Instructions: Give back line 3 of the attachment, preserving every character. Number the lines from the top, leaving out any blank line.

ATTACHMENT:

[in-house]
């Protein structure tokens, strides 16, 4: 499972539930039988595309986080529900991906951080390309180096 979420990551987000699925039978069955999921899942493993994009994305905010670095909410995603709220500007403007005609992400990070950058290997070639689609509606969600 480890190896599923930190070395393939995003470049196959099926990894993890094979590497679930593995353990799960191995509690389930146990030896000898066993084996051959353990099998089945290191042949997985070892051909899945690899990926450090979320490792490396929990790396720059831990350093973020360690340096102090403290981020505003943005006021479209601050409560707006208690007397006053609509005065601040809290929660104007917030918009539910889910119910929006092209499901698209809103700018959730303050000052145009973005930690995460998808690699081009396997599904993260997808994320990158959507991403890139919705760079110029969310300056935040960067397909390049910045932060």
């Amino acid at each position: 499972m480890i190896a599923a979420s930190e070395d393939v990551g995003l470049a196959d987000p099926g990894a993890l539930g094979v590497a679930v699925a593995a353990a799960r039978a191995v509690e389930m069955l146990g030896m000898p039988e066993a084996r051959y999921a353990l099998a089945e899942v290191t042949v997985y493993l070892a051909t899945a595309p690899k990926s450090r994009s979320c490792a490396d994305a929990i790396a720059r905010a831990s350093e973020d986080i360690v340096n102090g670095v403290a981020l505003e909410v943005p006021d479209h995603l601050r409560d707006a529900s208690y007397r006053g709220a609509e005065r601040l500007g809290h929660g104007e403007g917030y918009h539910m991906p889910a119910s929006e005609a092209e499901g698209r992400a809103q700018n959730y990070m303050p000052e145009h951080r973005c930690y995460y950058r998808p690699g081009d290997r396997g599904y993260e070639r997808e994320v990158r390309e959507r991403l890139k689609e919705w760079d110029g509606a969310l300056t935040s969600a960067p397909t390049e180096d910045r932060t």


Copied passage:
């Amino acid at each position: 499972m480890i190896a599923a979420s930190e070395d393939v990551g995003l470049a196959d987000p099926g990894a993890l539930g094979v590497a679930v699925a593995a353990a799960r039978a191995v509690e389930m069955l146990g030896m000898p039988e066993a084996r051959y999921a353990l099998a089945e899942v290191t042949v997985y493993l070892a051909t899945a595309p690899k990926s450090r994009s979320c490792a490396d994305a929990i790396a720059r905010a831990s350093e973020d986080i360690v340096n102090g670095v403290a981020l505003e909410v943005p006021d479209h995603l601050r409560d707006a529900s208690y007397r006053g709220a609509e005065r601040l500007g809290h929660g104007e403007g917030y918009h539910m991906p889910a119910s929006e005609a092209e499901g698209r992400a809103q700018n959730y990070m303050p000052e145009h951080r973005c930690y995460y950058r998808p690699g081009d290997r396997g599904y993260e070639r997808e994320v990158r390309e959507r991403l890139k689609e919705w760079d110029g509606a969310l300056t935040s969600a960067p397909t390049e180096d910045r932060t």